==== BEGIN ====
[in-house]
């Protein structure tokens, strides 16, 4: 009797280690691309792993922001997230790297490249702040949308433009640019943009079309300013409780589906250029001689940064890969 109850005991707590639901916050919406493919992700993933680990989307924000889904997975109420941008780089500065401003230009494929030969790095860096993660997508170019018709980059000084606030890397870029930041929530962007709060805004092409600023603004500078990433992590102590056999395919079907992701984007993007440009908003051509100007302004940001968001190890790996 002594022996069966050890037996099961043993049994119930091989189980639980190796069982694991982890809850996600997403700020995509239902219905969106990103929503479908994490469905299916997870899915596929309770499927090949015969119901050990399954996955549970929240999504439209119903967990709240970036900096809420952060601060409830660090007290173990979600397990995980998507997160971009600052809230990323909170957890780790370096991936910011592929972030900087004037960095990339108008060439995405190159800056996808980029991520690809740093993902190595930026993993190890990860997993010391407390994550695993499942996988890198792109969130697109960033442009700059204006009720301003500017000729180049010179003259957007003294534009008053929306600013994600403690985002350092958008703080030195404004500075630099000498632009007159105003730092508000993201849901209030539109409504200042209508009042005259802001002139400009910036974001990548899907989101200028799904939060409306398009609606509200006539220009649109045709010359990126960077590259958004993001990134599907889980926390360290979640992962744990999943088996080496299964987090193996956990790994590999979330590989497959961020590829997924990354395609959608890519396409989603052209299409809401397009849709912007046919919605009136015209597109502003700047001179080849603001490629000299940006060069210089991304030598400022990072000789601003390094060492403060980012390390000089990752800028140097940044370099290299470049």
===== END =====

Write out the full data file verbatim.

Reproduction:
[in-house]
């Protein structure tokens, strides 16, 4: 009797280690691309792993922001997230790297490249702040949308433009640019943009079309300013409780589906250029001689940064890969 109850005991707590639901916050919406493919992700993933680990989307924000889904997975109420941008780089500065401003230009494929030969790095860096993660997508170019018709980059000084606030890397870029930041929530962007709060805004092409600023603004500078990433992590102590056999395919079907992701984007993007440009908003051509100007302004940001968001190890790996 002594022996069966050890037996099961043993049994119930091989189980639980190796069982694991982890809850996600997403700020995509239902219905969106990103929503479908994490469905299916997870899915596929309770499927090949015969119901050990399954996955549970929240999504439209119903967990709240970036900096809420952060601060409830660090007290173990979600397990995980998507997160971009600052809230990323909170957890780790370096991936910011592929972030900087004037960095990339108008060439995405190159800056996808980029991520690809740093993902190595930026993993190890990860997993010391407390994550695993499942996988890198792109969130697109960033442009700059204006009720301003500017000729180049010179003259957007003294534009008053929306600013994600403690985002350092958008703080030195404004500075630099000498632009007159105003730092508000993201849901209030539109409504200042209508009042005259802001002139400009910036974001990548899907989101200028799904939060409306398009609606509200006539220009649109045709010359990126960077590259958004993001990134599907889980926390360290979640992962744990999943088996080496299964987090193996956990790994590999979330590989497959961020590829997924990354395609959608890519396409989603052209299409809401397009849709912007046919919605009136015209597109502003700047001179080849603001490629000299940006060069210089991304030598400022990072000789601003390094060492403060980012390390000089990752800028140097940044370099290299470049």